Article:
But at the same time, that doesn't absolve the parties from taking the actions that they can and should take. The efforts that need to be made to dismantle groups that carry out terrorism, to stop these patterns of suicide bombings and shootings, are efforts that could be made on the telephone, that can be made through instructions, that can be made through people. And we would expect to see those efforts made.
QUESTION: Israeli officials have said that the recent incursions are primarily directed against the militia wing of the Fatah party known as the Tanzim, and they believe that these are legitimate terrorist targets. Does the State Department share that view?
MR. BOUCHER: We have not criticized Israel's right to self-defense. We have not -- we have said we recognize that Israel has to take action against people that are armed and taking action against it. We have criticized -- we've criticized some of the Israeli actions, particularly things like attacks on humanitarian workers, ambulances, difficulties in allowing ambulances and sick people getting through checkpoints. We have criticized the civilian casualties that are caused by using heavy equipment, heavy military equipment in heavily populated areas.
So I think if you look at what the United States has said, that we have made quite clear Israel does have a right to protect itself against people that are trying to attack it.
QUESTION: If I could follow up, though, do you believe that this organization known as Tanzim are responsible for terrorist attacks against Israeli civilians and are therefore legitimate targets in Sharon's actions in self-defense, as you say?
MR. BOUCHER: I'm not trying to re-categorize an organization. There are individuals who have been described as Tanzim who have carried out attacks against Israel. And that is quite clear, and that's why I said we do recognize that Israel has a right to defend itself against those kinds of attacks.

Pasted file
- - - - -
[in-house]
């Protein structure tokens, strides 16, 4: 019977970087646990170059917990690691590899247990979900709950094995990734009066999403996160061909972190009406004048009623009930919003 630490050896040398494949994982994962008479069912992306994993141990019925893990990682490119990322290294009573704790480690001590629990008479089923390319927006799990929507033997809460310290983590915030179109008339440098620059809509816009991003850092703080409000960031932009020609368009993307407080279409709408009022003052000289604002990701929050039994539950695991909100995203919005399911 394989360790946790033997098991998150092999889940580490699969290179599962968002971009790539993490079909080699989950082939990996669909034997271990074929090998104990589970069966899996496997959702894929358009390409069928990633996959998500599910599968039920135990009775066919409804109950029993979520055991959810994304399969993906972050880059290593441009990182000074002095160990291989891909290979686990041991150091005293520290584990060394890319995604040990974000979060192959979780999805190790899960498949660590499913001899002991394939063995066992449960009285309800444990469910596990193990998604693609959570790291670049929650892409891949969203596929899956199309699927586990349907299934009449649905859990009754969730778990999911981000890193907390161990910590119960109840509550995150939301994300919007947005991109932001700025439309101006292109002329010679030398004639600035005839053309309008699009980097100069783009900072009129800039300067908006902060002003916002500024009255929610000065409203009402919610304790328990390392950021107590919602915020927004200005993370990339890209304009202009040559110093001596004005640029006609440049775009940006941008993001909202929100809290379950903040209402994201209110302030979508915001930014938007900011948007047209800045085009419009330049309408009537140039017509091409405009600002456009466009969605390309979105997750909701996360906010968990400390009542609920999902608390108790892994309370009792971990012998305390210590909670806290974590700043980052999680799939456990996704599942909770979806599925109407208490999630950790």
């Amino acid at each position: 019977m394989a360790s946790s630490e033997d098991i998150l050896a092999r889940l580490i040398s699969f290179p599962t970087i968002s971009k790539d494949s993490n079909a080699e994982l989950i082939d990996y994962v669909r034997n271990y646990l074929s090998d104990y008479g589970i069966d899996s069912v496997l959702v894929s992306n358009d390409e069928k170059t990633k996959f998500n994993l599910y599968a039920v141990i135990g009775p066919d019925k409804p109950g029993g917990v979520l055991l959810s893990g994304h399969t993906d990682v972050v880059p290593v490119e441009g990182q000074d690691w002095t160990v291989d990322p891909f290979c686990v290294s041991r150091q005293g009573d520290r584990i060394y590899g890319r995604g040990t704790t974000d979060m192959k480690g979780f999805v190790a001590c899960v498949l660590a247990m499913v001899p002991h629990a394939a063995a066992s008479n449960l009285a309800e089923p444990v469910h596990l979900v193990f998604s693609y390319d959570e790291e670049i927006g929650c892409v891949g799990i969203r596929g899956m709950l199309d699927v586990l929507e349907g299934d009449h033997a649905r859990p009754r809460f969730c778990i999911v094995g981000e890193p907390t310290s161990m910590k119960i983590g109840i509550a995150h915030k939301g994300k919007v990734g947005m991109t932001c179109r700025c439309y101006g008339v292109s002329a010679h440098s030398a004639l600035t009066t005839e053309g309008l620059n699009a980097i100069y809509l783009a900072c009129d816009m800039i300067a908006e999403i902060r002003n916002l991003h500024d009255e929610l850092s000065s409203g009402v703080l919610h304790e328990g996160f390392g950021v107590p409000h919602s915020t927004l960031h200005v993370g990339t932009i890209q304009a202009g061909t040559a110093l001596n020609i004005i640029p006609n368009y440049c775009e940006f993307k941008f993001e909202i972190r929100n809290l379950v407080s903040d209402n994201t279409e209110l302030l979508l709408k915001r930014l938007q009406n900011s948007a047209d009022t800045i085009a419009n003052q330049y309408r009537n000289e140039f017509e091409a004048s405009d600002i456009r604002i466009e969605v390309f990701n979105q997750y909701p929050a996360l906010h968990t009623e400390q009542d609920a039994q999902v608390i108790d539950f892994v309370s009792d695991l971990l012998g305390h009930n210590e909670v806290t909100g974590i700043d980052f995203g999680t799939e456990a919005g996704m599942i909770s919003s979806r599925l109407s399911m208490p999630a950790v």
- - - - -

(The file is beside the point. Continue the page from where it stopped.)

QUESTION: Do you have any particular comment on the Palestinian attack on the tank in Gaza today, for example?
MR. BOUCHER: No.
QUESTION: (Inaudible) on the point you made, this report about -- what was that report about?
QUESTION: The town?
QUESTION: No, the aid.
QUESTION: The aid, yes.
QUESTION: Of the Administration deciding not to increase aid to Israel.
QUESTION: The extra aid.
MR. BOUCHER: I would refer you to the Office of Management and Budget for any inquiries regarding specific elements of the budget.
QUESTION: We're going to be (inaudible).
QUESTION: Right. That's interesting because the White House has referred all questions about that to the State Department.
MR. BOUCHER: Maybe we're in between.
QUESTION: Is this a little -- you know, this has become increasingly the case in this Administration is to refer you to -- refer people to other agencies. Does the buck stop with the OMB on this?
QUESTION: The buck's not going anywhere right now.
QUESTION: I want to know when I call the OMB that they're not going to tell me that I have to call the State Department or I have to call the White House.